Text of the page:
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Christmas Ii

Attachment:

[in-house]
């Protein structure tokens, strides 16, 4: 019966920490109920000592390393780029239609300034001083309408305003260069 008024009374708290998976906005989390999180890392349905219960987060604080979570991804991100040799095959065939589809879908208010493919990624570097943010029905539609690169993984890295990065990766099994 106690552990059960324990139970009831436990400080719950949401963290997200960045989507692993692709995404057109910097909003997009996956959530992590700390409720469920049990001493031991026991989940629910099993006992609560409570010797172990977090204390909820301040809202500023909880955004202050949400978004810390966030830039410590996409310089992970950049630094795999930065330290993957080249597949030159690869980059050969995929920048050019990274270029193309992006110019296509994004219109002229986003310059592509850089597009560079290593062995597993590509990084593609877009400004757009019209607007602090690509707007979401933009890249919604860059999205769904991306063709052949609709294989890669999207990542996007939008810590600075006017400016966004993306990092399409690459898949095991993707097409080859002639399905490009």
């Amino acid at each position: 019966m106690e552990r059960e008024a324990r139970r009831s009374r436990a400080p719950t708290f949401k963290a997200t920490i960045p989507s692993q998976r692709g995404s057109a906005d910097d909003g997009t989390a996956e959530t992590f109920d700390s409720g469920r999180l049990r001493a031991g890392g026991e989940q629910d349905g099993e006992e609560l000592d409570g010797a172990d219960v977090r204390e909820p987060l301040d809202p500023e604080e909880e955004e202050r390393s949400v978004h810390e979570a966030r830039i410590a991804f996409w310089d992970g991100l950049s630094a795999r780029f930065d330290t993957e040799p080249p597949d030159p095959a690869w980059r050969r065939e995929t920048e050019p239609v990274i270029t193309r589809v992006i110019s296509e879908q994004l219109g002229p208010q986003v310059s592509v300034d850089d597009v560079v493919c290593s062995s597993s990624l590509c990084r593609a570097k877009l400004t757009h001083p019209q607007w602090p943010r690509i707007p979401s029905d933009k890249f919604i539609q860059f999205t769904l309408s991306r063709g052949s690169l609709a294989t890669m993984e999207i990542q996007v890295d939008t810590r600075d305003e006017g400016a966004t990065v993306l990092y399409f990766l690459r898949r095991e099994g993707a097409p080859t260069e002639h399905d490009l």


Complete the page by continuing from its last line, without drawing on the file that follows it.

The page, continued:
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Here’s more on the Christmas survey. The red staters who said Christmas was going strong gave lots of specifics: cities and neighborhoods filled with decorations, including plenty of nativity scenes; radio stations filled with Christmas music; Christmas pageants; public caroling; and churches packed with worshipers. A reader from Houston said homeowners associations in some areas actually require you to decorate your house. According to a reader in Lincoln, Nebraska, the large numbers of folks in his area going off to serve in the National Guard and Reserves had sparked a stronger than usual longing for a real old-fashioned Christmas. Just a few red staters did mention a decline in decorations–dark patches of houses where once even a single dark house was a rarity. There seems to be a cluster effect. Neighbors keep up with neighbors, and a few folks either decorating or failing to decorate can change a whole block within a year. There was also a bit of movement toward more secular symbols (cities with snowflakes where once there were angels) and widespread complaint about “holiday” replacing “Christmas.” On the whole, though, Christmas in red America seems to be doing quite well. The same applies to mid-western cities (like Chicago, Youngstown, and St. Louis) with substantial working class Catholic populations. Apparently, the preponderance of working class Catholics in these cities helps keep even upper middle class liberals in the Christmas spirit. I got a letter from a resident of a gentrified Chicago neighborhood plastered with Howard Dean signs where many single family homes were beautifully decorated for the holiday. On the other hand, I got a number of letters from places like Boston, Manhattan, San Francisco, Los Angeles, Seattle, a few universities, some Democratic suburbs and a few mid-western cities that described a shock of recognition on reading my “decline of Christmas” post. Not every message from a university town or coastal city was like this, but most were.



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